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home / ftcr / commentary

Apr 03, 2001

When Commerce Trumps the Constitution…

by Jamie Court
 
Until recently, the independent judiciary was the last branch of government where the average person could reasonably expect to prevail over the rich and powerful corporation. Just as winter turned to spring, the US Supreme Court took the perilous position that an individual's constitutionally protected legal rights, the very foundation of this nation, can be disregarded by a corporation's commercial needs. The highest court in the land ruled that companies can force workers into binding arbitration as a condition of employment.

That a corporate contract, particularly one as unavoidable as for employment, can now supercede the Seventh Amendment's right to trial shows that even the founding father's most cherished principles have succumb to the growing commercial needs of corporations to save money and to secrecy. These twin commercial priorities are the primary virtues of the private justice system that is mandatory binding arbitration. Because arbitrators depend on repeat business from corporate defendants, the justice they dole out is rarely as costly as a jury's. Since the public cannot see corporate crimes in the secret process, it cannot hold corporations accountable for them.

Discovery, the legal right of an injury party to obtain evidence by which a case can be proven, is not even a right in arbitration, merely in the discretion of the arbitrator. Individuals can be precluded from even asking for documents from a corporation that might prove their case. Since there can be no judicial review by a court of an arbitrator's legal errors, an individual can lawfully be denied other traditional legal protections, such as a decision based on legal precedent. All this helps a corporation's commercial prospects but would make the founding fathers turn over in their grave.

The right to trial was the only amendment to the United States constitution that was unanimously ratified by the states. It is a right, however, that has been vilified by a corporate public relations machine whose reach, apparently, extends to the highest court in the land.

The corporate lobby has decried "the litigation explosion" even while the number of civil lawsuits per capita has steadily decreased. Corporate stigmatization of the "frivolous lawsuit" has even scared many individuals away from exercising their constitutional legal rights. Amazingly, corporations have managed to turn Americans against the very justice system that keeps them free, and now to turn an entire branch of government against the constitutional rights it was charged with protecting.

The reasoning behind supporting forced arbitration is that it is more cost efficient and expeditious. The private justice system is certainly more cost-effective for the corporation, which does not have to face an angry jury. It is hardly so for the consumer, who has to pay for a $400 per hour arbitrator with a financial interest in keeping the clock running. Nor are prevailing plaintiffs entitled to recover their attorney fees in arbitration, as they are in court. There is much evidence that arbitration is less expeditious than court as well, particularly when the corporation wants it to be. Individuals lack leverage in the process against large corporations and their legions of defense attorneys. The real motive behind the judicial preference for forced arbitration appears to be economic, limiting the corporation's commercial costs. When commercial arguments trump constitutional protections, the individual and their rights are in grave danger.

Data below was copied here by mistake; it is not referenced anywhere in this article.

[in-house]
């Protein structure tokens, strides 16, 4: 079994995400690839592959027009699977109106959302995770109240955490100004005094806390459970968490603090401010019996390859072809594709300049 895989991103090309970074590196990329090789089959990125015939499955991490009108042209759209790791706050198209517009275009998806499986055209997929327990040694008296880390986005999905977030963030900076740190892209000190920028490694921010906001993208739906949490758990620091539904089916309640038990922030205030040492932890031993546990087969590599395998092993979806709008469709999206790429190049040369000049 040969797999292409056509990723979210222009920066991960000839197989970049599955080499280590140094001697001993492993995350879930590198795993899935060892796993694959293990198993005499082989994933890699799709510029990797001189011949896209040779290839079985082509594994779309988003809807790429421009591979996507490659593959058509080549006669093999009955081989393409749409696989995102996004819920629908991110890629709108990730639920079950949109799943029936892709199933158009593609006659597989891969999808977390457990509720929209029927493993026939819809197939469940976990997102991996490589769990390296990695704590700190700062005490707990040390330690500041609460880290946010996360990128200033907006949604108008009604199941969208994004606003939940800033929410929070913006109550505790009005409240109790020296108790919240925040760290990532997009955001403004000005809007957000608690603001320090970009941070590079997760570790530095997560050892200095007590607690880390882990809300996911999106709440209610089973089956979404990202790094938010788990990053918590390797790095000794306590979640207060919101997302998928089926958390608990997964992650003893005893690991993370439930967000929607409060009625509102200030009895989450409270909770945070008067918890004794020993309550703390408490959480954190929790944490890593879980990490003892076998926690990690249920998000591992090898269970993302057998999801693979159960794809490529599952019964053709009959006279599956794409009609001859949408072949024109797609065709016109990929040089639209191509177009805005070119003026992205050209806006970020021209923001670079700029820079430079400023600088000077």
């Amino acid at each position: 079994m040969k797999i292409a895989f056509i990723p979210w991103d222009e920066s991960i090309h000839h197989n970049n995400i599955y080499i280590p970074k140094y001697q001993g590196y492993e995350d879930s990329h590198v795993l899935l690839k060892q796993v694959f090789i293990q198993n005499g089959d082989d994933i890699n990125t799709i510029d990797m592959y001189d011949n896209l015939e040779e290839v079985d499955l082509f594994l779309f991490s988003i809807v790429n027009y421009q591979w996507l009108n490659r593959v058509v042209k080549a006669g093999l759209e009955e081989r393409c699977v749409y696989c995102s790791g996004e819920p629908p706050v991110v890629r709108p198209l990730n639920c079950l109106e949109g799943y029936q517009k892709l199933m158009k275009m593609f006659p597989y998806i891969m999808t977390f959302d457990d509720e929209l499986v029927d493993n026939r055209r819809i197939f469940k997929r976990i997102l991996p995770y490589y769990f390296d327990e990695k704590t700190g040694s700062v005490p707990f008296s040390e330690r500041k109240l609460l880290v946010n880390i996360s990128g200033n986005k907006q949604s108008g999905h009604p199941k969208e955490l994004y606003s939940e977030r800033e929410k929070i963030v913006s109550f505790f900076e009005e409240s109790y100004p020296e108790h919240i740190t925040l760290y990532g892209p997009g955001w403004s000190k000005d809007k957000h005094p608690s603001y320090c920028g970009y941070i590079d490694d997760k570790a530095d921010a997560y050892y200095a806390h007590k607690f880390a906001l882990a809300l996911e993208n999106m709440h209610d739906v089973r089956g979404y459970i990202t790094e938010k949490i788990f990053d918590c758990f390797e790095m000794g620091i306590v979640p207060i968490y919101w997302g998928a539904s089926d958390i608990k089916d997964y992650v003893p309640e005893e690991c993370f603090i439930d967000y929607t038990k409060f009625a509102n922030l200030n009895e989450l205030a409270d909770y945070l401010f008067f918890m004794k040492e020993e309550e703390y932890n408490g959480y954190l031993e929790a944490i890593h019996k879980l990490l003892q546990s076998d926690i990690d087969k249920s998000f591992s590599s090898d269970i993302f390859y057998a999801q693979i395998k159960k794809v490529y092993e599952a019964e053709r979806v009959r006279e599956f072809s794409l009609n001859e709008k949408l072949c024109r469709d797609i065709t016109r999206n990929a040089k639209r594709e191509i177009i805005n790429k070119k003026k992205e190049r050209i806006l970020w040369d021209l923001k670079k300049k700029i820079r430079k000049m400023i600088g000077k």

Under the same commerce over the constitution reasoning:
  • Free speech would not include criticizing a corporation because damaging revelations could jeopardize its commerce, hurt corporate profits, send the company's stock plummeting, and threaten stock-dependent retirement nest eggs.

  • The California constitution's guarantee of a right to privacy would be voided because sharing personal financial and medical information about individuals allows corporations to provide people with greater commercial opportunities, which is most important.

  • Individuals would not have the freedom to associate for the purpose of collective bargaining. Unionization would be seen to conflict with the corporation's fundamental commercial needs to make new demands on workers for total loyalty and would impede the company's global competitiveness. Workers would only be allowed to associate with people sanctioned by the company in the manner the corporation sees fit.

  • The state's right to takeover power generation plants, such as under the right of eminent domain in the California constitution, would be invalidated. Corporate property would be sovereign soil not subject to US law since corporations are global entities competing in a global commercial market.
The coup de grace for the judicial branch will be when the Supreme Court actually privatizes itself out of existence. At least, then, when the corporate general counsels the justices pick to replace themselves render their rulings, we won't have to hear about them. Greatly expanded corporate secrecy laws will, no doubt, protect individuals from disclosure of any legal matter potentially impacting a corporation's bottom line.

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Jamie Court is executive director of the Foundation for Taxpayer and Consumer Rights. He is co-author of "Making a Killing: HMOs and the Threat to Your Health" (Common Courage Press, 1999). To respond, email To respond, email jamie@consumerwatchdog.org.


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